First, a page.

3.3.1. Heavy Metal

Toxic metals in the pufferfish skin and collagen sample were characterized based on a method described by Kosker et al. [47] with slight modification. Smashed pufferfish skin and collagen sample were dissolved in nitric acid (25% v/v) and then digested using a Milestone ETHOS A microwave digestion instrument (Milestone Srl., Sorisole, Italy). Inductively coupled plasma mass spectrometry (ICP-MS, Thermo Fisher X Series II, Thermo Fisher Scientific Inc., Waltham, MA, USA) was used to identify these metals. Standard solutions for the calibration curve were prepared according to the dilutions of the toxic metals. Prepared solutions of toxic metals had levels of Pb, Cd, As, and Cr within the range of 1–50 mg/L.

3.3.2. Tetrodotoxin

Tetrodotoxin in the pufferfish skin and collagen sample was characterized based on a method described by Wang et al. [48] with slight modification. Smashed pufferfish skin and collagen sample were incubated in 0.5 mol/L acetic acid at 100 °C for 40 min and then centrifuged at 10,000× g for 15 min. The resulting supernatants were collected and analyzed directly with an enzyme-linked immunosorbent assay (ELISA) test kit (Beijing Zhongnuo Taian Technology Co. Ltd., Beijing, China) for tetrodotoxin. As described in the manual, samples and enzyme-labeled MAb-TTX were added to wells of a microplate in which standard tetrodotoxin had been immobilized as a competitive agent. The absorbance (OD value) was measured at 490 nm. The ratio of absorbance (Ai/Ao, where Ai is the absorbance of standard solution, and Ao is the absorbance of blank with no tetrodotoxin added) was used as the ordinate. The logarithm of the corresponding standard solution concentration was plotted as the abscissa, a standard curve was prepared, and the tetrodotoxin content of the sample was calculated.

3.4. SDS-PAGE

SDS-PAGE was conducted as described in our earlier study [2]. Briefly, 300 µL of 2 µg/µL T. flavidus extract was mixed with 100 µL of loading buffer, incubated in boiling water for 3 min, cooled at room temperature, and then centrifuged at 8500× g for 5 min. Supernatant (5 µL/lane) was characterized by a polyacrylamide gel (4% stacking and 8% running) on a mini vertical electrophoresis system (Bio-Rad Laboratories, US). After electrophoresis, the gel was incubated in fixing solution (methanol:acetic acid:water, 50:10:40) for 30 min, stained by 0.1% Coomassie brilliant blue for 30 min, and then rinsed by 30% methanol containing 10% acetic acid for 30 min. Contents of the collagen subunits were estimated by Quantity One 4.6.0 (Bio-Rad Laboratories, US).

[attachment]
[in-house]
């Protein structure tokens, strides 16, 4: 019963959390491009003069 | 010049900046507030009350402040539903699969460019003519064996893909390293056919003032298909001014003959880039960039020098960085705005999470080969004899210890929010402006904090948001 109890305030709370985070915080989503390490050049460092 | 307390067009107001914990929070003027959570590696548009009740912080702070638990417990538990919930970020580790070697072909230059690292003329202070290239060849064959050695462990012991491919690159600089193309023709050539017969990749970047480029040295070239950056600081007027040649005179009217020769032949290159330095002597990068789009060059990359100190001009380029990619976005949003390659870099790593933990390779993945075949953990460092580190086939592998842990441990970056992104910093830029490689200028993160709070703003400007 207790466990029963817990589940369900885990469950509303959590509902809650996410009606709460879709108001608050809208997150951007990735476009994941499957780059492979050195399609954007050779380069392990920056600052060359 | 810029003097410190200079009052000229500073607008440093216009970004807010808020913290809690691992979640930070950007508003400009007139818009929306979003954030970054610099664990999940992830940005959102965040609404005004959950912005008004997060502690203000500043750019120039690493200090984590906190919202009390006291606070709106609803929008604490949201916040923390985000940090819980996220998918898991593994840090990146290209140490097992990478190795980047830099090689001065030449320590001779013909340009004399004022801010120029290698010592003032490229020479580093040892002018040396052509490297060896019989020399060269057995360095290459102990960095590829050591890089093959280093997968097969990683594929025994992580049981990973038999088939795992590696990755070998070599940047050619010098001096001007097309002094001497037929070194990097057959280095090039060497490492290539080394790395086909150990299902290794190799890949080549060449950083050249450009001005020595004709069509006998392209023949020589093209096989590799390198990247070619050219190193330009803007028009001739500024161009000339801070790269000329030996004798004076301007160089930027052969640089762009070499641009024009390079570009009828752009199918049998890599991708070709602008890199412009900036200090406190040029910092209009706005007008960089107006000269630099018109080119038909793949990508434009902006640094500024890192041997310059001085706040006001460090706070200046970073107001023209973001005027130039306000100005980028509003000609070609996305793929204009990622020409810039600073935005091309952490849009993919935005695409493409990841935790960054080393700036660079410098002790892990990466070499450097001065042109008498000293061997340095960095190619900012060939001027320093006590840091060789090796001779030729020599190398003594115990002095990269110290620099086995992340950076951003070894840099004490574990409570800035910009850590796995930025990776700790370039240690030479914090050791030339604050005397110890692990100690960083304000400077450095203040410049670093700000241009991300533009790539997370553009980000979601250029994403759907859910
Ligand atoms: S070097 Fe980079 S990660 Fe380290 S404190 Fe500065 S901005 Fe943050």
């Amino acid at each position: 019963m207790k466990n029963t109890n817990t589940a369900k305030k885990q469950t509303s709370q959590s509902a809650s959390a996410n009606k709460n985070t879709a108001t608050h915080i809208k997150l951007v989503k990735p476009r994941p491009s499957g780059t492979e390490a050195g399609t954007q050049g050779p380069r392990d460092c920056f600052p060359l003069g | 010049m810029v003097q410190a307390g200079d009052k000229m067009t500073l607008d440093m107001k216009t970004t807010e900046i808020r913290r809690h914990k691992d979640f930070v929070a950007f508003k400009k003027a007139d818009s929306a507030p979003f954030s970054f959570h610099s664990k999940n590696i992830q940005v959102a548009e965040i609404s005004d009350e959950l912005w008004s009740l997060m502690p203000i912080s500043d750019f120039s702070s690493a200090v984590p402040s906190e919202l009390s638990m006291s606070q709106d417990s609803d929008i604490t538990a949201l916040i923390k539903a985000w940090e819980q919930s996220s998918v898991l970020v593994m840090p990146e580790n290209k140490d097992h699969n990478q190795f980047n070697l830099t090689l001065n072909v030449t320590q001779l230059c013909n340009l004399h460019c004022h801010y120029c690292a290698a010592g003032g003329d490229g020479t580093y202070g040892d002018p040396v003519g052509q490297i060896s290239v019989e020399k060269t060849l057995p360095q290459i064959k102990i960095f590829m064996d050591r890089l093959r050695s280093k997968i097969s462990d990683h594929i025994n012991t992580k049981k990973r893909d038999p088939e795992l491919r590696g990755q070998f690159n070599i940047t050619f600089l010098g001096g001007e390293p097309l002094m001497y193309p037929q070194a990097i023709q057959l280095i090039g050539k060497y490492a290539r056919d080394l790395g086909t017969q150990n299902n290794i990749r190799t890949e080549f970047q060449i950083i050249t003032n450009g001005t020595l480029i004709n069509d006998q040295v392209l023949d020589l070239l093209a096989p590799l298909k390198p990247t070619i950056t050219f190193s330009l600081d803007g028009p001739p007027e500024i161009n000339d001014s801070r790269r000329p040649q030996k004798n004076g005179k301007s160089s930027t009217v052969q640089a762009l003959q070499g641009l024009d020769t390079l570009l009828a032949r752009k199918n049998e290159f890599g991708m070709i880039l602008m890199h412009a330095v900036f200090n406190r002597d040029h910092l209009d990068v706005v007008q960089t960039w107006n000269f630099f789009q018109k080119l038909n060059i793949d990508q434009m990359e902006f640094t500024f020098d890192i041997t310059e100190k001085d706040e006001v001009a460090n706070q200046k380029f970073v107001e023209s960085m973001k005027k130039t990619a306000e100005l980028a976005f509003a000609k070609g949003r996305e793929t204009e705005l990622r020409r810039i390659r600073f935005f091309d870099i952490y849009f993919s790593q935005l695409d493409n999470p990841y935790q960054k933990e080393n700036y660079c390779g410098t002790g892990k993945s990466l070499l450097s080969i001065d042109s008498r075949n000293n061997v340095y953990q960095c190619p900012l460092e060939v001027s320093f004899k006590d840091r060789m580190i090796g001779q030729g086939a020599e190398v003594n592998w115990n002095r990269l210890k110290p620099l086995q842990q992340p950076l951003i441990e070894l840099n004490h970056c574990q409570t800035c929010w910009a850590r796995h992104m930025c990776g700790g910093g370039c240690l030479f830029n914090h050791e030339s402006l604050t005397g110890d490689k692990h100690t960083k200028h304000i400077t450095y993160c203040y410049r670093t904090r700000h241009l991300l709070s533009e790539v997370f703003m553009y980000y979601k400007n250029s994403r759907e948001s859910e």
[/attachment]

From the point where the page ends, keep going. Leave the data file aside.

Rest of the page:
3.5. Amino Acid Composition

Amino acid composition of sample was conducted as described in our earlier study [2]. The T. flavidus collagen extract (5 mg) was hydrolyzed with 0.50 mL of 6.0 M hydrochloric acid at 110 °C for 8 h. The hydrolysate was vaporized by a vacuum evaporator, dissolved in 25 mL 0.1 M HCl, and then analyzed by applying the hydrolysate to a HITACHI 835-50 amino acid analyzer (Hitachi, Tokyo, Japan). Contents of the amino acid residues were expressed as residues/1000 residues.

3.6. Spectrophotometric Characterization

Spectra of UV, FTIR, and CD of the purified T. flavidus collagen were determined using a method described by Wang et al. [49] with slight modification. UV spectrum (226–300 nm) of the T. flavidus collagen extract (1 mg/mL) was determined by a UV-1780 spectrophotometer against 0.5 M acetic acid (blank). FTIR (500–4000 cm−1) of the same extract was measured by a horizontal ATR trough plate crystal cell (PIKE technology Inc., Fitchburg, WI, USA) coupled with a Bruker Model VERTEX 70 FTIR spectrometer (Bruker Co., Karlsruhe, Germany). FTIR spectra in the rage of 500–4000 cm−1 with automatic signal gain were collected in 16 scans at a resolution of 4 cm−1 prior to analysis by OPUS 6.5 data collection software program (Bruker Co., Karlsruhe, Germany). In addition, CD spectrum (190–260 nm) of the collagen extract (0.25 mg/mL) was produced by accumulating 100 scans at a speed of 100 nm/min with 1 nm interval on a Chirascan spectrometer (Applied Photophysics Limited Inc., Leatherhead, UK).